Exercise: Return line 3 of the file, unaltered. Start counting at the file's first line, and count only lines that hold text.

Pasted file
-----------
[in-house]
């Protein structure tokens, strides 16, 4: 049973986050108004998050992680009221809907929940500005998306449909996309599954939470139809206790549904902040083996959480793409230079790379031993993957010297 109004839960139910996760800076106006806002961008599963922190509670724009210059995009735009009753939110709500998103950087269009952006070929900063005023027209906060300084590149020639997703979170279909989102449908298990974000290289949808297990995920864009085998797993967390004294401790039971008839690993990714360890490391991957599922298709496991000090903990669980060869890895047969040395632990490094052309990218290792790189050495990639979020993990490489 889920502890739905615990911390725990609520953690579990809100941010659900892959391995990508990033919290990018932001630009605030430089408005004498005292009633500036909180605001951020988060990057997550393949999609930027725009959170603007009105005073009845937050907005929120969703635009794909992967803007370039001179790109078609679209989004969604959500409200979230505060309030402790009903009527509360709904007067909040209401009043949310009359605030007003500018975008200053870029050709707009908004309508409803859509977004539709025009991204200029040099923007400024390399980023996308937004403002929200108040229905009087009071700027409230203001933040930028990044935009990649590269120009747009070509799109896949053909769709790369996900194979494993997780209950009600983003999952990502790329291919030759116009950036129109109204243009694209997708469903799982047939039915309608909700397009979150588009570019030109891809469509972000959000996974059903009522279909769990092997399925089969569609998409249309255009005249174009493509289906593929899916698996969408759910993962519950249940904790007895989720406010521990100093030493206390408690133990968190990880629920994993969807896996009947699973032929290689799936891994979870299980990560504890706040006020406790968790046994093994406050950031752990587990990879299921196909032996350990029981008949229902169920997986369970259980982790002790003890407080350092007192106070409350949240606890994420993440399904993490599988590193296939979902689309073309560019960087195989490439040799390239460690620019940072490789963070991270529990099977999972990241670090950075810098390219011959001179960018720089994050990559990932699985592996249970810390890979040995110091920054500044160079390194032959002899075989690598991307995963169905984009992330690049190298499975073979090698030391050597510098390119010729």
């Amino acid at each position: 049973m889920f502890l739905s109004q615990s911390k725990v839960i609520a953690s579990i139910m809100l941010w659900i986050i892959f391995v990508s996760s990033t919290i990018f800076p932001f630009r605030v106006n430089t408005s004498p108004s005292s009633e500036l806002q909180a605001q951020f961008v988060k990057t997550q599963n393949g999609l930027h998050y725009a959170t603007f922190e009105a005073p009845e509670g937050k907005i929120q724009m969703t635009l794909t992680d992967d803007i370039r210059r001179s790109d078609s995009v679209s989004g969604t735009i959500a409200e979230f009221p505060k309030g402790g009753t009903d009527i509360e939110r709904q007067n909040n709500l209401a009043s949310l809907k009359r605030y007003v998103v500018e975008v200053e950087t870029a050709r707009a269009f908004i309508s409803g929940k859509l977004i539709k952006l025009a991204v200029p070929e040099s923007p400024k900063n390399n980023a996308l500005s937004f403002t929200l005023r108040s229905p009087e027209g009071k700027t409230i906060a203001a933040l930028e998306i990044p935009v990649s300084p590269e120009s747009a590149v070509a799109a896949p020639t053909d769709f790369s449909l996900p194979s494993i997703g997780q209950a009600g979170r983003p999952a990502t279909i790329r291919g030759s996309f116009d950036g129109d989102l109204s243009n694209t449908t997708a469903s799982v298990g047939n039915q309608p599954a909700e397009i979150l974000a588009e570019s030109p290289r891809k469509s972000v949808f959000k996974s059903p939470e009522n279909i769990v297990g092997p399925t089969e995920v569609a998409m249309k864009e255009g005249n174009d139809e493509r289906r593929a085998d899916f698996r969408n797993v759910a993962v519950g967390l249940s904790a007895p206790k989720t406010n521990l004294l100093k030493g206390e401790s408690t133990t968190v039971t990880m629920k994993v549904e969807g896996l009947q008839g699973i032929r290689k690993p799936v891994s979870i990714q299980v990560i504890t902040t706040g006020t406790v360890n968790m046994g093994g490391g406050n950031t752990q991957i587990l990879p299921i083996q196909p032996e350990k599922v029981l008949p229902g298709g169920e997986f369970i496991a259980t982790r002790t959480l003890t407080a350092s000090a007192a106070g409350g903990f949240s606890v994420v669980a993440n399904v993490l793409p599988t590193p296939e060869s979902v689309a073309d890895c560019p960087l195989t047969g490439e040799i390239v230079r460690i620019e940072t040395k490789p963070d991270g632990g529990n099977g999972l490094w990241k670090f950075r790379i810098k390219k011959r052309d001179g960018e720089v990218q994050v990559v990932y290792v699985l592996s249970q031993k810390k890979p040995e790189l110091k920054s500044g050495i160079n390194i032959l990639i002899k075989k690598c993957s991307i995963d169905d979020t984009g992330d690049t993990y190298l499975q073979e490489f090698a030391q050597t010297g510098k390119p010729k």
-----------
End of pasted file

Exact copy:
């Amino acid at each position: 049973m889920f502890l739905s109004q615990s911390k725990v839960i609520a953690s579990i139910m809100l941010w659900i986050i892959f391995v990508s996760s990033t919290i990018f800076p932001f630009r605030v106006n430089t408005s004498p108004s005292s009633e500036l806002q909180a605001q951020f961008v988060k990057t997550q599963n393949g999609l930027h998050y725009a959170t603007f922190e009105a005073p009845e509670g937050k907005i929120q724009m969703t635009l794909t992680d992967d803007i370039r210059r001179s790109d078609s995009v679209s989004g969604t735009i959500a409200e979230f009221p505060k309030g402790g009753t009903d009527i509360e939110r709904q007067n909040n709500l209401a009043s949310l809907k009359r605030y007003v998103v500018e975008v200053e950087t870029a050709r707009a269009f908004i309508s409803g929940k859509l977004i539709k952006l025009a991204v200029p070929e040099s923007p400024k900063n390399n980023a996308l500005s937004f403002t929200l005023r108040s229905p009087e027209g009071k700027t409230i906060a203001a933040l930028e998306i990044p935009v990649s300084p590269e120009s747009a590149v070509a799109a896949p020639t053909d769709f790369s449909l996900p194979s494993i997703g997780q209950a009600g979170r983003p999952a990502t279909i790329r291919g030759s996309f116009d950036g129109d989102l109204s243009n694209t449908t997708a469903s799982v298990g047939n039915q309608p599954a909700e397009i979150l974000a588009e570019s030109p290289r891809k469509s972000v949808f959000k996974s059903p939470e009522n279909i769990v297990g092997p399925t089969e995920v569609a998409m249309k864009e255009g005249n174009d139809e493509r289906r593929a085998d899916f698996r969408n797993v759910a993962v519950g967390l249940s904790a007895p206790k989720t406010n521990l004294l100093k030493g206390e401790s408690t133990t968190v039971t990880m629920k994993v549904e969807g896996l009947q008839g699973i032929r290689k690993p799936v891994s979870i990714q299980v990560i504890t902040t706040g006020t406790v360890n968790m046994g093994g490391g406050n950031t752990q991957i587990l990879p299921i083996q196909p032996e350990k599922v029981l008949p229902g298709g169920e997986f369970i496991a259980t982790r002790t959480l003890t407080a350092s000090a007192a106070g409350g903990f949240s606890v994420v669980a993440n399904v993490l793409p599988t590193p296939e060869s979902v689309a073309d890895c560019p960087l195989t047969g490439e040799i390239v230079r460690i620019e940072t040395k490789p963070d991270g632990g529990n099977g999972l490094w990241k670090f950075r790379i810098k390219k011959r052309d001179g960018e720089v990218q994050v990559v990932y290792v699985l592996s249970q031993k810390k890979p040995e790189l110091k920054s500044g050495i160079n390194i032959l990639i002899k075989k690598c993957s991307i995963d169905d979020t984009g992330d690049t993990y190298l499975q073979e490489f090698a030391q050597t010297g510098k390119p010729k």